dscharber.jpgDelphine Katherine Scharber was 23 years old and recently wed when her kidneys began to fail.
It was 1965, and doctors at the University of Minnesota had only been performing kidney transplants for two years. But the operation was a risk Scharber, and her mother Ottilia Winter, 52, were willing to take.
When she went under the knife, Scharber was one of the first volunteers to ever receive a kidney transplant, and her mother was one of the first living donors. Despite the newness of the procedure, the operation was a success and the donated kidney gave Scharber another 45 years to be married to her husband Bob, raise her daughter Julie, watch her grandsons play football and volunteer at her church. She also spent three decades working as a fiscal officer at the University of Minnesota-College of Education.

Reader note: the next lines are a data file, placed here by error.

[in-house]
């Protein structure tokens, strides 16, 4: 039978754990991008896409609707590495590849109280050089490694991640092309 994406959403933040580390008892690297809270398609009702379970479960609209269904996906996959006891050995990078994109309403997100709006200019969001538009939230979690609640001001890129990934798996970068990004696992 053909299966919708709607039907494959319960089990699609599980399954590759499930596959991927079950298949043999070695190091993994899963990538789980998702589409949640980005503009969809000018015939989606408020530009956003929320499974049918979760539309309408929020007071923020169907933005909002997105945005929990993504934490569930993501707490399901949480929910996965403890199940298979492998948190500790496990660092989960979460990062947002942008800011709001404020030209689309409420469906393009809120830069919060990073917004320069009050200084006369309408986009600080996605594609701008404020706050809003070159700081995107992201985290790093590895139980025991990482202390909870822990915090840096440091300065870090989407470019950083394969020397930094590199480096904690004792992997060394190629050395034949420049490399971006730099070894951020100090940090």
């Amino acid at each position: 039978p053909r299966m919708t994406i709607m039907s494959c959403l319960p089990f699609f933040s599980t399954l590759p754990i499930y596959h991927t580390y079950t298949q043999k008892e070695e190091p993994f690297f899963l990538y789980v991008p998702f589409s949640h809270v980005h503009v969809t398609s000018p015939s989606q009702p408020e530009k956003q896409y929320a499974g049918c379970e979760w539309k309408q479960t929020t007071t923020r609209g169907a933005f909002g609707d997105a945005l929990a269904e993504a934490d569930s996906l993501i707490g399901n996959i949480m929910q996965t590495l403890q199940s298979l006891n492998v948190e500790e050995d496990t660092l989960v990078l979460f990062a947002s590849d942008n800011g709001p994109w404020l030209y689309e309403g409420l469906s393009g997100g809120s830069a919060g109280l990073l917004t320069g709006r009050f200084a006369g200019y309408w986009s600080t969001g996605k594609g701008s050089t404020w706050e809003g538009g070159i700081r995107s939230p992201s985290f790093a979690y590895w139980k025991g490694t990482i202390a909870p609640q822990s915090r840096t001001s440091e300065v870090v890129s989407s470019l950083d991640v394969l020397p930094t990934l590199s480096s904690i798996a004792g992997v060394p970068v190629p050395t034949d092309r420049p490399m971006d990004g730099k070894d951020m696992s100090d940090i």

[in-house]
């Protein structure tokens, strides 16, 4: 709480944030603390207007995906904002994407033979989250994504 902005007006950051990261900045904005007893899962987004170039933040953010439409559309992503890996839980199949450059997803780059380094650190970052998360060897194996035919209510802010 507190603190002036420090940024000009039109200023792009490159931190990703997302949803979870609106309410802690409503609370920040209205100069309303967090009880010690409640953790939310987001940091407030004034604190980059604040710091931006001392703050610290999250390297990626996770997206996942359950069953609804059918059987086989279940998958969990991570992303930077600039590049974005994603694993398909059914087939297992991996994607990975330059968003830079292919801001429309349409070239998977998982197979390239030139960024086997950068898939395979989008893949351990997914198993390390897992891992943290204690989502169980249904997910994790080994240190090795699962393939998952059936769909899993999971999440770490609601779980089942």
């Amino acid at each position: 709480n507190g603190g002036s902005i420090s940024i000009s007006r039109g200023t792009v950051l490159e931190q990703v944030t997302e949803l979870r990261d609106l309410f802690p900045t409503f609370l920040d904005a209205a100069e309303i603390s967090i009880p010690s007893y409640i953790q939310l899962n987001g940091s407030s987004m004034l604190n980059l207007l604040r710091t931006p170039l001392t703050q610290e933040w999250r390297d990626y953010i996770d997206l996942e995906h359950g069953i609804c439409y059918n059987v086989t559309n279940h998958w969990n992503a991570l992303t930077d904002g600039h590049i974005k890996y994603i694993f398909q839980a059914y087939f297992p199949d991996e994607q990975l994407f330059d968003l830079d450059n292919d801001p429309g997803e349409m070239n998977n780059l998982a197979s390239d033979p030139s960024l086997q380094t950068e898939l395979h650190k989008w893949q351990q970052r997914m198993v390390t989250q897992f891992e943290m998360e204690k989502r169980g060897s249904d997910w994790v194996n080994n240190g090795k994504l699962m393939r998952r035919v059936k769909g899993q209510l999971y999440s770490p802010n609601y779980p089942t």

“She was always happy, always smiling,” said Diane Wiener, who volunteered with Scharber. “She once told me, ‘Every day I have is a gift. I could have not been here.’”
Kidney transplants are now one of the most common transplant operations performed in the U.S. At the time of this writing, the Organ Procurement and Transplantation Network reports that more than 108,000 people are on a waiting list for a kidney. Although 58 percent of patients who receive kidneys from living donors survive for more than 10 years, Scharber was one of the longest-living kidney transplant patients in history.
Scharber died on Sept. 29 of a rare endocrine cancer. She was 69. At the time of her death, the donated kidney was still functioning.